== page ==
Broadband Needs Assessment and Planning for Community Anchor Institutions
The SHLB Coalition developed Connecting Anchor Institutions: A Broadband Action Plan to provide ideas and actionable policy recommendations for government leaders at the federal, state, and local levels to address the broadband needs of anchor institutions. The ten policy papers highlight connectivity gaps and explain why broadband access is vital to communities nationwide. In the coming weeks, the Benton Foundation will be highlighting each of the Action Plan policy papers. The following is an excerpt of the first paper. Up next: Wi-Fi and Wireless Networking for Community Anchor Institutions. To read the complete Broadband Action Plan, visit www.shlb.org/action-plan
Broadband needs assessment and planning for community anchor institutions (CAIs) is one of the most critical steps that state and local governments can take to improve broadband connectivity and promote economic growth in their regions. Conducting an inventory of the locations and speeds of existing broadband services for CAIs – and identifying the gaps in broadband coverage – can help attract new funding and target investments to the areas with the most need. Conducting an inventory among all CAIs can also facilitate meaningful partnerships and strategies to ensure that the entire community has adequate broadband connectivity.
The National Telecommunications and Information Administration (NTIA) has recently issued an excellent community broadband planning toolkit that recommends how communities can evaluate broadband connectivity to homes, businesses, and institutions.
NTIA suggests the following six planning steps, regardless of the size of the project:
- Assemble a team to identify a community broadband vision;
- Assess communities’ broadband-related resources, gaps, and needs;
- Engage local stakeholders;
- Choose appropriate technology;
- Select a business or organizational model (the framework for implementation); and
- Develop project plan(s), e.g. implementation and financial plans.
The following selection draws particular attention to gathering the detailed data necessary to develop a broadband plan that serves CAIs’ needs and to facilitate partnerships that can make the difference between a successful and unsuccessful project.
Rigorous Needs Assessment is Essential
A community that wishes to develop a broadband plan should engage in a local, granular approach that evaluates detailed information in the specific geographic area. Each community should develop its own detailed needs assessment. The analysis can determine whether existing providers are well-positioned to serve the future needs of CAIs, or whether additional investment is needed. Policymakers will then be in a better position to attract or raise additional funding because they know the funding will be targeted to the areas most in need. One way to determine whether or not anchor institutions have sufficient broadband available is to conduct a survey of the broadband providers serving that particular location to determine the level of services offered.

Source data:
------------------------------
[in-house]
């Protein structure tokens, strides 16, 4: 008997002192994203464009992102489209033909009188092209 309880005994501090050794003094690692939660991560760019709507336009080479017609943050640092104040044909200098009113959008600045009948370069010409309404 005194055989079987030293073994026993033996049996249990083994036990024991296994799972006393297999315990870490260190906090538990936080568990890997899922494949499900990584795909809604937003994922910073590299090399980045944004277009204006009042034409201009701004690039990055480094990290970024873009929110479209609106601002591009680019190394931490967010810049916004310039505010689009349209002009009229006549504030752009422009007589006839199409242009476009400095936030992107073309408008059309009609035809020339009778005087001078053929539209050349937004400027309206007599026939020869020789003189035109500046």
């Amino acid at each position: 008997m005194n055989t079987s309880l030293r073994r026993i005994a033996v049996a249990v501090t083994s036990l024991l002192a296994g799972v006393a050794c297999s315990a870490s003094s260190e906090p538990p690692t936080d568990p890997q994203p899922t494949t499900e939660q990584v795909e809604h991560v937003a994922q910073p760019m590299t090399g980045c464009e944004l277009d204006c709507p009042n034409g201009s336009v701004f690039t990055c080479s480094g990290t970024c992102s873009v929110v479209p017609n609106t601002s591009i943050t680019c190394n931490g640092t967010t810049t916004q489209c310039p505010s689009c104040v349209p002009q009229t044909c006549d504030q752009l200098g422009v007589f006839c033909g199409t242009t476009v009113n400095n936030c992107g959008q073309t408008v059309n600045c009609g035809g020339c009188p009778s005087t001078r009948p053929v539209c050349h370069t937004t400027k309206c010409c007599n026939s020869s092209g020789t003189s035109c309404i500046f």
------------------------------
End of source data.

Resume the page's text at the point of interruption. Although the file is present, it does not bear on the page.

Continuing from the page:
An Effective Planning Process
While conducting a needs assessment is of paramount importance, there are several other critically important steps that must be included in a broadband plan. It is important to assemble local stakeholders, including anchor institutions and broadband providers, and to develop a financial plan for sustainability. Communities should:
- Identify the CAIs in Their region
- Establish a realistic timeline for serving the CAIs that will be included in the plan
- Form partnerships
Develop and Implement a Broadband Plan
Once the groundwork has been established by conducting the needs assessment and coordinating with stakeholders, it will be easier to put the plan together. But the broadband plan must be extremely well thought-out, as there are many factors that affect the long-term sustainability of the plan. NTIA’s toolkit contains an excellent list of factors that should be included in the broadband plan:
- Identification of which CAIs will specifically benefit and what services will be provided to them;
- A competitively-neutral process to identify which broadband providers will be selected to build and operate the network;
- A financial plan that identifies costs and revenue streams, and a timeline for the project to become self-sustaining;
- An analysis of the political and regulatory landscape, including a review of government permits for use of rights-of-way, that will impact the feasibility of the project; and
- A plan for trialing and testing the network services along the way to address any shortcomings.
Developing and implementing a broadband plan is time-consuming, but absolutely essential. Failing to conduct a needs assessment of CAIs’ present and future broadband services can lead to missed opportunities, unmet needs, or wasteful investment. Failing to include all stakeholders, including the broadband providers, in the planning process can make the difference between a long-lasting, sustainable project and a project that results in stranded assets. Perhaps the most important recommendation is for planners to gather detailed, granular data about the broadband assets in an area. They shouldn’t rely on generalized descriptions of whether an area is served, unserved, or underserved, especially because CAIs’ broadband needs are very different from residential and business needs.
About the author
Kelleigh Cole is the Director of the Utah Broadband Outreach Center in the Governor’s Office of Economic Development. In her current position, she leads an effort to work with broadband providers and other stakeholders across Utah to develop strategies to increase Internet access for all Utahns. She was the principal author of the state’s first broadband plan and works with communities statewide to help them improve services. In 2011, she helped organize the Utah Broadband Advisory Council.